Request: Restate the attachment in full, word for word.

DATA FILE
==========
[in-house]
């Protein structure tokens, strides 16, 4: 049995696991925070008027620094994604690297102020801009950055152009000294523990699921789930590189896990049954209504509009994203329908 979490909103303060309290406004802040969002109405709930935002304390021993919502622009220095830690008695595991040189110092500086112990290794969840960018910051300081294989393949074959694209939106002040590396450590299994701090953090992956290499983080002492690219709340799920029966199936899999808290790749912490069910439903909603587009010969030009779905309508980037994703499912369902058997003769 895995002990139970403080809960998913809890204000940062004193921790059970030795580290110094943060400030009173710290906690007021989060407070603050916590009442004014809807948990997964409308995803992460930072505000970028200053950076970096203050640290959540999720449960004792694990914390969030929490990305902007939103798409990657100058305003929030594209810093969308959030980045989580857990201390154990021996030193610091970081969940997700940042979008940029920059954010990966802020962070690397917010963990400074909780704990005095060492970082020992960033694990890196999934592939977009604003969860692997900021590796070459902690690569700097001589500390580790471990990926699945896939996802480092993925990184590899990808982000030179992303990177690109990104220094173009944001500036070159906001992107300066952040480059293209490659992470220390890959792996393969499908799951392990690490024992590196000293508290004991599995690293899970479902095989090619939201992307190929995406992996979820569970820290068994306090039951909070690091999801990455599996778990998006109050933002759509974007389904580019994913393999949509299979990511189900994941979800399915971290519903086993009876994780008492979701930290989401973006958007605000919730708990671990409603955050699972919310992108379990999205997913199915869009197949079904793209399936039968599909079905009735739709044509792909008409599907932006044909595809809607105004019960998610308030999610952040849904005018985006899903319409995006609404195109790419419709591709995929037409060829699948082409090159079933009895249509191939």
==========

[in-house]
């Protein structure tokens, strides 16, 4: 049995696991925070008027620094994604690297102020801009950055152009000294523990699921789930590189896990049954209504509009994203329908 979490909103303060309290406004802040969002109405709930935002304390021993919502622009220095830690008695595991040189110092500086112990290794969840960018910051300081294989393949074959694209939106002040590396450590299994701090953090992956290499983080002492690219709340799920029966199936899999808290790749912490069910439903909603587009010969030009779905309508980037994703499912369902058997003769 895995002990139970403080809960998913809890204000940062004193921790059970030795580290110094943060400030009173710290906690007021989060407070603050916590009442004014809807948990997964409308995803992460930072505000970028200053950076970096203050640290959540999720449960004792694990914390969030929490990305902007939103798409990657100058305003929030594209810093969308959030980045989580857990201390154990021996030193610091970081969940997700940042979008940029920059954010990966802020962070690397917010963990400074909780704990005095060492970082020992960033694990890196999934592939977009604003969860692997900021590796070459902690690569700097001589500390580790471990990926699945896939996802480092993925990184590899990808982000030179992303990177690109990104220094173009944001500036070159906001992107300066952040480059293209490659992470220390890959792996393969499908799951392990690490024992590196000293508290004991599995690293899970479902095989090619939201992307190929995406992996979820569970820290068994306090039951909070690091999801990455599996778990998006109050933002759509974007389904580019994913393999949509299979990511189900994941979800399915971290519903086993009876994780008492979701930290989401973006958007605000919730708990671990409603955050699972919310992108379990999205997913199915869009197949079904793209399936039968599909079905009735739709044509792909008409599907932006044909595809809607105004019960998610308030999610952040849904005018985006899903319409995006609404195109790419419709591709995929037409060829699948082409090159079933009895249509191939």